Diffractometers Arrive At YSU

Diffractometers Arrive At YSU

By Frank George

Photo by Frank George/The Jambar.

Photo by Frank George/The Jambar.

Last fall, Youngstown State University acquired a $470,000 grant from The National Science Foundation to purchase new equipment for Ward Beecher’s X-Ray Diffraction Laboratory.

This semester, the lab’s two new diffractometers are already being put to good use — increasing the university’s research productivity and providing undergraduates with hands-on research experience.

By beaming X-rays at crystalline surfaces, diffractometers allow researchers to determine the structure of certain materials and, in turn, design new materials with desired characteristics.

“How the atoms are bonded together define their properties. So, if you want to make a new material, you have to know how the things are bonded together,” Matthias Zeller, a research staff scientist in the department of materials science and engineering, said. “If you can’t do that, you can’t make new materials.”

YSU’s diffraction lab has certainly proven its ability to understand how atoms are bonded together. According to a YSU News press release, students and faculty have collaborated on materials research projects with scientists from all across the country — an initiative that has resulted in the publication of more than 500 scholarly articles in the past 12 years.

In addition to maintaining a high level of productivity, Zeller said YSU’s diffraction lab has also implemented a unique policy — one that benefits undergraduate students.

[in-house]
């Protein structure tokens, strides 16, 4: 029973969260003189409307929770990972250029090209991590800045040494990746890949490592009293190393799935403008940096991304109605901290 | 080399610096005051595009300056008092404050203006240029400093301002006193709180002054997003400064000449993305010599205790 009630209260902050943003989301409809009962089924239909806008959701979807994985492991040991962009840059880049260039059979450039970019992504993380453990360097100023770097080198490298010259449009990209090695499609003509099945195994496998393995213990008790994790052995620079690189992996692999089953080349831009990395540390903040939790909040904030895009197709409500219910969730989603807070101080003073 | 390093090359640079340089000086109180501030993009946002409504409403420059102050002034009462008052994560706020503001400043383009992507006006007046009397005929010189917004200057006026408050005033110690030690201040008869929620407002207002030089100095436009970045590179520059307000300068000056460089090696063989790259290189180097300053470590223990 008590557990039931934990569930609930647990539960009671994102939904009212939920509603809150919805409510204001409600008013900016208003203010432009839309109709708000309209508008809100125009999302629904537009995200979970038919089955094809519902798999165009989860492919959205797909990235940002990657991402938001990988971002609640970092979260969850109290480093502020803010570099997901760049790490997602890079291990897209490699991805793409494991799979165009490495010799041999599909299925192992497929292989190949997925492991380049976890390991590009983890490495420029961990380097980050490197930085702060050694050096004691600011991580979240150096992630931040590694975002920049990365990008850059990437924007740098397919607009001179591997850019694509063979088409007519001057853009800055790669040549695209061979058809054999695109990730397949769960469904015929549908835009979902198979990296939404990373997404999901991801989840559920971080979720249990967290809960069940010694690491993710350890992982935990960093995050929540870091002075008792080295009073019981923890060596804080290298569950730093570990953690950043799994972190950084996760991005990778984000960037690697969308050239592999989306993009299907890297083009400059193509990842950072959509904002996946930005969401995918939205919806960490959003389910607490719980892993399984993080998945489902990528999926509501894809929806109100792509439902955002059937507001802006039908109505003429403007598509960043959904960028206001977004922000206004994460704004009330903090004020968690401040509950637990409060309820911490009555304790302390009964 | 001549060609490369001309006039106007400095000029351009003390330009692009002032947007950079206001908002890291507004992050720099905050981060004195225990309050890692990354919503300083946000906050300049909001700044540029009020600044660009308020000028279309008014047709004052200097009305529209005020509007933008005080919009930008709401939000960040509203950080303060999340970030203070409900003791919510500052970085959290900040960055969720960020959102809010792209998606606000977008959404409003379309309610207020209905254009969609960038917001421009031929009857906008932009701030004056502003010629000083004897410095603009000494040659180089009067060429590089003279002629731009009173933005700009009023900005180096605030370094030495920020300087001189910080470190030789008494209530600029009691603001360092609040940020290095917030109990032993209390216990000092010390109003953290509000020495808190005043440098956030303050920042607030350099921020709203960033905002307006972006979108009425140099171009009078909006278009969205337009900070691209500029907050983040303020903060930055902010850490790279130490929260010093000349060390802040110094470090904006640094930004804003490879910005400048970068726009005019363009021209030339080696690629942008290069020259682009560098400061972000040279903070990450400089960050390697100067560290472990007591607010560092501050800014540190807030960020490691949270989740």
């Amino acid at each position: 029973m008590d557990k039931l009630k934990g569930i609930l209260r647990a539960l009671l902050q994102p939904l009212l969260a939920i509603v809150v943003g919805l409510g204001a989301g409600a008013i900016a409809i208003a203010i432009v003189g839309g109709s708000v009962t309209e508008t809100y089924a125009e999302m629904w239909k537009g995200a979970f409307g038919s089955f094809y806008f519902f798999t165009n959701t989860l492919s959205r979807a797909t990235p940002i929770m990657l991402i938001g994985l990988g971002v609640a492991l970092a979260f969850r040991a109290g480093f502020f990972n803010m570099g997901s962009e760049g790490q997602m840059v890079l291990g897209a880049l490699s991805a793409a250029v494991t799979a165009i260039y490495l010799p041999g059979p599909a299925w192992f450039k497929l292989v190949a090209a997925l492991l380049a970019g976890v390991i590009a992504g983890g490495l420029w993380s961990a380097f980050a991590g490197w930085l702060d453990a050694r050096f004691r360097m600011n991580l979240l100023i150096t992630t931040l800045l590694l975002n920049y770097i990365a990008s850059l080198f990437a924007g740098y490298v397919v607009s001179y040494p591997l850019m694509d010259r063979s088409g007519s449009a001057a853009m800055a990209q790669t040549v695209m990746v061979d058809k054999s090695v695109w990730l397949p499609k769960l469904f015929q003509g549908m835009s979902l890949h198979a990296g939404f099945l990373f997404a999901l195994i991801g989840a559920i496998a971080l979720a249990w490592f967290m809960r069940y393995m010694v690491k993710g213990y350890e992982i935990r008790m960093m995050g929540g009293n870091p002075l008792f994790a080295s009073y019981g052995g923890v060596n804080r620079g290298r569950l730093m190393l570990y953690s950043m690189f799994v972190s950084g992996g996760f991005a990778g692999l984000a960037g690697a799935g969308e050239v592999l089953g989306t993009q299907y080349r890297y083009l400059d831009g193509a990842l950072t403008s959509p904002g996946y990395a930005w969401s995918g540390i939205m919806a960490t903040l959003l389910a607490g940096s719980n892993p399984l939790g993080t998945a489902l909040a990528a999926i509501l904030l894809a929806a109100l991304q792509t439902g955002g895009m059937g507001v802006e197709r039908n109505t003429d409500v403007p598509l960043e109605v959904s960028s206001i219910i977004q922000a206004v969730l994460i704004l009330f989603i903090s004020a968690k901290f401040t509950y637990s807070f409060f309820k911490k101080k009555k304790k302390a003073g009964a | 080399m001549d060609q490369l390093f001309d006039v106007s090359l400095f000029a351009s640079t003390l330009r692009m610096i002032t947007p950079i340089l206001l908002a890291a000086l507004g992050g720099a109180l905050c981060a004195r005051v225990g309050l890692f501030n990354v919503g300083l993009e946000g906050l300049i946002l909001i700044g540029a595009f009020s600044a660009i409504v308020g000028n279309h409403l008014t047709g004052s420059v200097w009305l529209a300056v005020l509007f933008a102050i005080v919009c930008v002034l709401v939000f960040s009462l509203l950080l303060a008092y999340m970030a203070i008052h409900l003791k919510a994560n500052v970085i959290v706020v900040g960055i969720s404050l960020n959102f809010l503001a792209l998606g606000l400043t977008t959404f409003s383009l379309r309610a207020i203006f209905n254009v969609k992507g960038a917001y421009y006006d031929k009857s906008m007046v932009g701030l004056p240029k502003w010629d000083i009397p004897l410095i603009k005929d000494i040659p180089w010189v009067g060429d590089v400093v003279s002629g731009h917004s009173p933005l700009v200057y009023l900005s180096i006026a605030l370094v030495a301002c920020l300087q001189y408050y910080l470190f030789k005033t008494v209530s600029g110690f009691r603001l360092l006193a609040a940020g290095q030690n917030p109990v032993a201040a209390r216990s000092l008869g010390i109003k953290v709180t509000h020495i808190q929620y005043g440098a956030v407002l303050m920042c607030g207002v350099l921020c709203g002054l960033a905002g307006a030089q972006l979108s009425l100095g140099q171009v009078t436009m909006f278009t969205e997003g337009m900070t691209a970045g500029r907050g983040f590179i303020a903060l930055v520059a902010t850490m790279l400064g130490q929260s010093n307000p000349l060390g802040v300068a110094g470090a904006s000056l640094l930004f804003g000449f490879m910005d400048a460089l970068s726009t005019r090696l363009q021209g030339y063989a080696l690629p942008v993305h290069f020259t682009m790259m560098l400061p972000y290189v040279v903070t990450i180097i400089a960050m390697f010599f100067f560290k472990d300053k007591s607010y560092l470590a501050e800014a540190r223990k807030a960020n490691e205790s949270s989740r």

“Right from the start we have had a policy of giving students hands-on access,” Zeller said. “That is one of the things that distinguishes us from 99 percent of other universities. … We allow students to use modern equipment.”

Students who work under Zeller expressed appreciation for this policy.

“The hands on experience is basically what grad schools and PhD programs are looking for in students. They notice that you are taking time out of your busy work schedule as an undergrad to do research, get involved with these kinds of machines and this technology, learn how they work — you get an experience that very few other undergraduates like yourself get,” Matthew LaLama, a third-year chemistry student, said.

Jennifer Miller, another third-year chemistry student, agreed, adding that hands-on experience can introduce students to scientific fields they would have otherwise never considered studying.

“I know I came in, and I was like ‘I’m going to get my bachelor’s degree in chemistry and then go to pharmacy school.’ But then I started doing research, talking to professors, and it opened up a whole new world of possibilities that I never even considered,” Miller said. “That’s actually what made me want to get my PhD — the research experience.”

Zeller concluded that his students are his priority, indicating that he wants them to graduate “with a good education and know what they’re doing and can put what they learned into action in real life.”

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